The world has descended into anarchy as the remnants of governments bomb one another, scramble for power and generally make a mess of our once lovely planet. As a side effect of nuclear war and chemical proliferation, the populace begins to mutate, only able to stave off physical disfigurement with advanced technology. Or something like that. The story of Platinum Games' Anarchy Reigns isn't terribly important, and the premise is conveyed entirely via a long wall of text during the first loading screen.
It's all merely a backdrop for what's really important: punching things with rocket-fists.
Platinum Games and Sega have released the official Anarchy Reigns soundtrack, on iTunes and Amazon MP3 for $8.99/£7.99. The album features a new track by Dilated Peoples, which you can hear in the above video.
It's up to you to decide whether this early soundtrack release counts as a gesture to ease the protracted wait for Anarchy Reigns' Western release, or as a cruel tease. Anarchy Reigns will finally, finally, probably be released in North America on January 8.
After some miscommunication with publisher Sega, Platinum Games has announced that Anarchy Reigns will finally launch in the west this January. It will be available in North America on January 8 and Europe on January 11 for $29.99 and £19.99/€24.99, respectively. Anarchy Reigns has been sowing seeds of institutional discontent in Japan since last July.
Platinum's latest is a free-for-all brawler starring several of the developer's characters, like Jack from MadWorld and Bayonetta from that game with the gun-boots.
Yesterday's announcement of a Q1 2013 release window for Anarchy Reigns was a surprise to us. It turns out it was also a surprise to developer Platinum Games. Producer Atsushi Inaba issued a statement to fans today in a series of tweets, expressing his surprise and explaining what he knows.
"First of all," he said, "we are done with all international versions of Anarchy Reigns. The delay is not due to further development of the game." In fact, "Today's Q1 2013 release news was the first we'd heard of it." Inaba apologized to fans for the confusion, and confirmed that the Japanese release will take place on July 5 as planned.
Platinum Games upcoming online brawler Anarchy Reigns has been pushed to early 2013 in both North American and Europe, Sega stated today. The game will be released in Japan as originally planned next month. [Twitter Thanks KingKellogg!] More »
Good news: the restructured Sega has not canceled the western release of Anarchy Reigns. However, Sega has delayed the release of Platinum's brawler again. Once set for July 2012 (which was a delay), then "to be confirmed," Sega has now given the game a Q1 2013 window in a brief message on Twitter. This game was supposed to be released in fall 2011.
If you have access to a PS3 and a Japanese PlayStation Network account, you can download a demo of the game right now, under its Japanese name, Max Anarchy. The Japanese version comes out July 5, right around the time of its former US/Europe release window.
Platinum Games, the folks behind Bayonetta and that new Metal Gear Rising game, have a web cam turned on its studio, which offers a peek behind the curtain. As of posting, the camera is facing an Anarchy Reigns poster, so you might want to check back later. You know, after they move the camera. More »
Platinum Games told fans on its latest podcast episode that upcoming brawler Anarchy Reigns no longer has a US/EU release date. Wait, seriously? Yes, seriously. According to Platinum, "Sega has decided to change the date to TBC [to be confirmed]." A note clarified the situation further: "While our work on the game is finished, localized, and ready to go, as publisher, Sega gets to make the final decision as to when it is released."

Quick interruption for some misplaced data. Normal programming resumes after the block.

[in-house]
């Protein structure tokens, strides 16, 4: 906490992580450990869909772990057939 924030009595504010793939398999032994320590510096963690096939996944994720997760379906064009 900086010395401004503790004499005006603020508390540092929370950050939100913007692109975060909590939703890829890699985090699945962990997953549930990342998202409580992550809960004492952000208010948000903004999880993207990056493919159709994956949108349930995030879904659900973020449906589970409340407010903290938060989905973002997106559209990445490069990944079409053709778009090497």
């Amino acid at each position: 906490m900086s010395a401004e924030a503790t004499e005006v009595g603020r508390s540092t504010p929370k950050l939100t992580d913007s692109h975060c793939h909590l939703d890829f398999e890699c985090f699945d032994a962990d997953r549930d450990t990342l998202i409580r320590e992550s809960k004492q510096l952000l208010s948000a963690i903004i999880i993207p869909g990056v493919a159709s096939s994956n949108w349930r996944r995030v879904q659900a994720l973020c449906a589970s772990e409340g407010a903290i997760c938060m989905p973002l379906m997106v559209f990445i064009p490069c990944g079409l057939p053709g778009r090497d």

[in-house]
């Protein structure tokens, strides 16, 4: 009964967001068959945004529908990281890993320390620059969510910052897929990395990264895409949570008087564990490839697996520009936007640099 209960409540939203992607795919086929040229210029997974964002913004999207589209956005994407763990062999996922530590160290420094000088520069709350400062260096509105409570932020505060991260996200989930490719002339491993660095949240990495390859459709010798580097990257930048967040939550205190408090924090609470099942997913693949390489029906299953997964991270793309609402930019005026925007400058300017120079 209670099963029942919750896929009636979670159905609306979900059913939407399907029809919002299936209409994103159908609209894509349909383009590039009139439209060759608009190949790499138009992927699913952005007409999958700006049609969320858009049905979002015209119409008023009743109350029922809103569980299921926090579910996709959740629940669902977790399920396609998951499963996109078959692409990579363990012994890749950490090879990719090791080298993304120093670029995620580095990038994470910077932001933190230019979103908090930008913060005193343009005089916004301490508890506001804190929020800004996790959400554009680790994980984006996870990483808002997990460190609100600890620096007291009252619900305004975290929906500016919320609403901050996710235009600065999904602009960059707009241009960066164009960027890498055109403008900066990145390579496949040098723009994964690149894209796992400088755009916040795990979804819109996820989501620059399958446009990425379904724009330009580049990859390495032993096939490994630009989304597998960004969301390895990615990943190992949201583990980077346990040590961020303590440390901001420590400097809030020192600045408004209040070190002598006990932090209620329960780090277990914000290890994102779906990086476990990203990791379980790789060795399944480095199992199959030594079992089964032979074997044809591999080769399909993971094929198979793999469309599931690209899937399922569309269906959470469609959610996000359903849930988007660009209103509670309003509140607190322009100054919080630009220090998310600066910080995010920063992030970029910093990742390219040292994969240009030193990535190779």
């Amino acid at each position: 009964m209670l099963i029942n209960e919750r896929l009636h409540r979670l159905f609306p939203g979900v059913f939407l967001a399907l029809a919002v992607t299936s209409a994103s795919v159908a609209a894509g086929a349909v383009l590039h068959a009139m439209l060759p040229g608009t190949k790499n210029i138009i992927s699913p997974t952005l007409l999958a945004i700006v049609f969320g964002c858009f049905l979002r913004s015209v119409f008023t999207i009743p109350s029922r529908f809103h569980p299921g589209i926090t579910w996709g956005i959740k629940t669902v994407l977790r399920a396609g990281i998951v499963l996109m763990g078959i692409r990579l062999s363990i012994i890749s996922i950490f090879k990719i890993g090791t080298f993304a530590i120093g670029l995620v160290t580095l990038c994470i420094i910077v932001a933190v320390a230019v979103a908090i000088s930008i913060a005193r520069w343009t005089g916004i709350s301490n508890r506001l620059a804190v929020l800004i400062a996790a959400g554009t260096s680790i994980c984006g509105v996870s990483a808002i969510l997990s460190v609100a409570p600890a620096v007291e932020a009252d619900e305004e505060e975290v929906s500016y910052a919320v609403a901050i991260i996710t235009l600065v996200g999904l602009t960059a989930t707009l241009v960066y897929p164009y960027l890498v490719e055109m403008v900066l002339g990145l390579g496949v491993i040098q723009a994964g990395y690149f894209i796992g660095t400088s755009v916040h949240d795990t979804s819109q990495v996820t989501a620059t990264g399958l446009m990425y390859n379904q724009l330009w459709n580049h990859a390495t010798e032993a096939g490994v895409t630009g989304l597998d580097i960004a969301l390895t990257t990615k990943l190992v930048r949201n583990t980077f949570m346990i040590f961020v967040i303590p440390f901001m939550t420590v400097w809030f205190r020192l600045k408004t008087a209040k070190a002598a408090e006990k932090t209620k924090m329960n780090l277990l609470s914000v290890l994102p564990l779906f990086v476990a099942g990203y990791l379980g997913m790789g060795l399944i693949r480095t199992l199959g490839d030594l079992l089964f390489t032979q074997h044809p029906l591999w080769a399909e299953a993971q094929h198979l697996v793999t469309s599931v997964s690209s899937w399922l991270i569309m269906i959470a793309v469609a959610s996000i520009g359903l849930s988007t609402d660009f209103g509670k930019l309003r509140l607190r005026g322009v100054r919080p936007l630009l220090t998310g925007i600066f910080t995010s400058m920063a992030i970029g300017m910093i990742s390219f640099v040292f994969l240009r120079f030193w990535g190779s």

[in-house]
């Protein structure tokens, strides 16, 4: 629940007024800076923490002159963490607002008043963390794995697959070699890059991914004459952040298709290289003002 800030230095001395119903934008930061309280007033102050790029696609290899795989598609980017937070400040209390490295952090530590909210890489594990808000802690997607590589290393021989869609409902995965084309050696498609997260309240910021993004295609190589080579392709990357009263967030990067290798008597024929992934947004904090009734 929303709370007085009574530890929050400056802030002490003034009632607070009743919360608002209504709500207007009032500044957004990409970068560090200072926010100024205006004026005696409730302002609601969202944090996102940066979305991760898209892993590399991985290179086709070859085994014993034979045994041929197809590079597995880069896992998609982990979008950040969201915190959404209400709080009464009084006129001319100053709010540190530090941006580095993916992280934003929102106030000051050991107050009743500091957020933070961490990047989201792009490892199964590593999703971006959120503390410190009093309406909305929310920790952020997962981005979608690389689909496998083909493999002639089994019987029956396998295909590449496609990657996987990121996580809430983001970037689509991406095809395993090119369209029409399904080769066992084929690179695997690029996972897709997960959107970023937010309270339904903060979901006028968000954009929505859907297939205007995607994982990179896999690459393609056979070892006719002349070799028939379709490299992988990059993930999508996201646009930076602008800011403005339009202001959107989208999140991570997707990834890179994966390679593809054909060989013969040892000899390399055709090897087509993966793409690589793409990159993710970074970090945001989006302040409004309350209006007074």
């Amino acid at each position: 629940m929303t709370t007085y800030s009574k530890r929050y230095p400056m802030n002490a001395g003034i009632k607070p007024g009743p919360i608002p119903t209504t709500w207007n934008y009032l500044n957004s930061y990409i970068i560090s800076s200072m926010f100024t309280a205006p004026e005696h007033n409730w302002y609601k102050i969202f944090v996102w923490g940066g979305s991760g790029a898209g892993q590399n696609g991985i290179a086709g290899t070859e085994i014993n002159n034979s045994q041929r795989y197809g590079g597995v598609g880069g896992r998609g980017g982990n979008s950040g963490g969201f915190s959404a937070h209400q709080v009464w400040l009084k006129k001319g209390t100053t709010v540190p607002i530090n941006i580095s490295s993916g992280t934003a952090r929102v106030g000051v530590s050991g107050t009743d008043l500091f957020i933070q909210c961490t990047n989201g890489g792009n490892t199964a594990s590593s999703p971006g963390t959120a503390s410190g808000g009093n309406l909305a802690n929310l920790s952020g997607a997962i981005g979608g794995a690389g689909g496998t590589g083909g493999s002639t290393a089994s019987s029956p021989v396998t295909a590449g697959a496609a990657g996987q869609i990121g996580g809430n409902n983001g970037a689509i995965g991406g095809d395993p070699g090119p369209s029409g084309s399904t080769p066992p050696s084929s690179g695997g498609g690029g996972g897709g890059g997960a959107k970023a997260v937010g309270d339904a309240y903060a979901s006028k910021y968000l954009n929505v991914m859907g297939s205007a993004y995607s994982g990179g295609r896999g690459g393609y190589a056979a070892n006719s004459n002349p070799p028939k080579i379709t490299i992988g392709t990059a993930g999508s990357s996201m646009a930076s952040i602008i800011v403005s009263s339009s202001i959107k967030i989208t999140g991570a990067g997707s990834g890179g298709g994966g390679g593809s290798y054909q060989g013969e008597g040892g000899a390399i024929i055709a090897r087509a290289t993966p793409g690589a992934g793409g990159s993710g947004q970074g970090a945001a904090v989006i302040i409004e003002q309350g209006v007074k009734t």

For its part, Sega hasn't announced the delay or even acknowledged it as far as we can tell. Given that the game is still planned for a July 5 launch in Japan, and Platinum's statement that the game is "finished, localized, and ready to go," we expect to hear an updated launch date for US/EU territories pretty soon. At least we hope - the game already got pushed seven months, so you never know!
The team at Platinum Games, developer of online cross-franchise beat 'em up Anarchy Reigns, has a pretty sweet deal. Those lucky dogs get to sit around and play the games they're making all under the guise of "work." It's almost as awesome as playing and writing about video games other people make for a living. Almost.
The above video shows off 11 minutes of Platinum Games playing Anarchy Reigns, complete with audio reactions and some sweet specialized moves.
Once planned for January 2012, Sega announced that the brawler Anarchy Reigns has been delayed until July 3 in North America, July 6 in Europe, and July 5 in Australia.
Offering a cryptic explanation for the delay in the announcement, Sega West Senior Vice President of Marketing Gary Knight suggested significant new content: "I can't reveal much now," he said, "but it's something to do with scale. Let's just say traditional one on one or two versus two fighters will be a thing of the past ..."
Our guess is that Platinum is having a hard time getting back to work on this when Metal Gear Rising exists.
"Hide your wife. Hide your husband. They are drillin' everybody out here." So warns the latest character trailer starring Garuda, the one-ton Transformer armed with a pair of high velocity drills. More »
In an effort to avoid being confused with Durga the Hutt, or Durga, The Invincible One Who Can Redeem In Situations Of Utmost Distress, Anarchy Reigns' latest character distinguishes himself through his stylish tiger-themed wardrobe, his platinum blonde kitty-cat haircut, and also by having a claw-footed revolver-cannon for a leg. Overall, the effect is subtle, and we think it compliments the title's understated visual style.
Kotaku readers, meet Durga. He's the latest addition to Platinum Games and Sega's Anarchy Reigns, a man with Wolverine hair, a tiger tail and the camouflage jumpsuit to match—oh, and a mechanical leg with a huge-ass gun. More »
The characters in Anarchy Reigns aren't just running around, punching each other willy-nilly. Nope, there's a story behind all of that violence -- a tale of redemption, revenge and some sweet robo-suits.